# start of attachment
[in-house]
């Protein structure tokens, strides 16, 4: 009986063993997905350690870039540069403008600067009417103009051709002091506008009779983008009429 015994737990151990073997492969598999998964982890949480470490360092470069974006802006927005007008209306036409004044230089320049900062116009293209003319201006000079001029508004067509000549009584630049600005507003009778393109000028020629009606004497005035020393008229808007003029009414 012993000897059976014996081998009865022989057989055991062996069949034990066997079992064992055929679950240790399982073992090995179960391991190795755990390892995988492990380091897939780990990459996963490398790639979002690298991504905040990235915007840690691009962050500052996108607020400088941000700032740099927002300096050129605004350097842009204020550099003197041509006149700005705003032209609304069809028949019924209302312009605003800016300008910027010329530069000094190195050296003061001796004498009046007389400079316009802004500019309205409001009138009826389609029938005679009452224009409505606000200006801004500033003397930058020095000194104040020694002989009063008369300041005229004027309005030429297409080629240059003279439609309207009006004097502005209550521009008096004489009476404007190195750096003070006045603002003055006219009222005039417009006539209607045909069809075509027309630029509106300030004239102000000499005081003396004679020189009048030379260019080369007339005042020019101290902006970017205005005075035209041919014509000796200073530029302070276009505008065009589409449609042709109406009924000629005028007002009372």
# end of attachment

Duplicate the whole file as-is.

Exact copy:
[in-house]
């Protein structure tokens, strides 16, 4: 009986063993997905350690870039540069403008600067009417103009051709002091506008009779983008009429 015994737990151990073997492969598999998964982890949480470490360092470069974006802006927005007008209306036409004044230089320049900062116009293209003319201006000079001029508004067509000549009584630049600005507003009778393109000028020629009606004497005035020393008229808007003029009414 012993000897059976014996081998009865022989057989055991062996069949034990066997079992064992055929679950240790399982073992090995179960391991190795755990390892995988492990380091897939780990990459996963490398790639979002690298991504905040990235915007840690691009962050500052996108607020400088941000700032740099927002300096050129605004350097842009204020550099003197041509006149700005705003032209609304069809028949019924209302312009605003800016300008910027010329530069000094190195050296003061001796004498009046007389400079316009802004500019309205409001009138009826389609029938005679009452224009409505606000200006801004500033003397930058020095000194104040020694002989009063008369300041005229004027309005030429297409080629240059003279439609309207009006004097502005209550521009008096004489009476404007190195750096003070006045603002003055006219009222005039417009006539209607045909069809075509027309630029509106300030004239102000000499005081003396004679020189009048030379260019080369007339005042020019101290902006970017205005005075035209041919014509000796200073530029302070276009505008065009589409449609042709109406009924000629005028007002009372």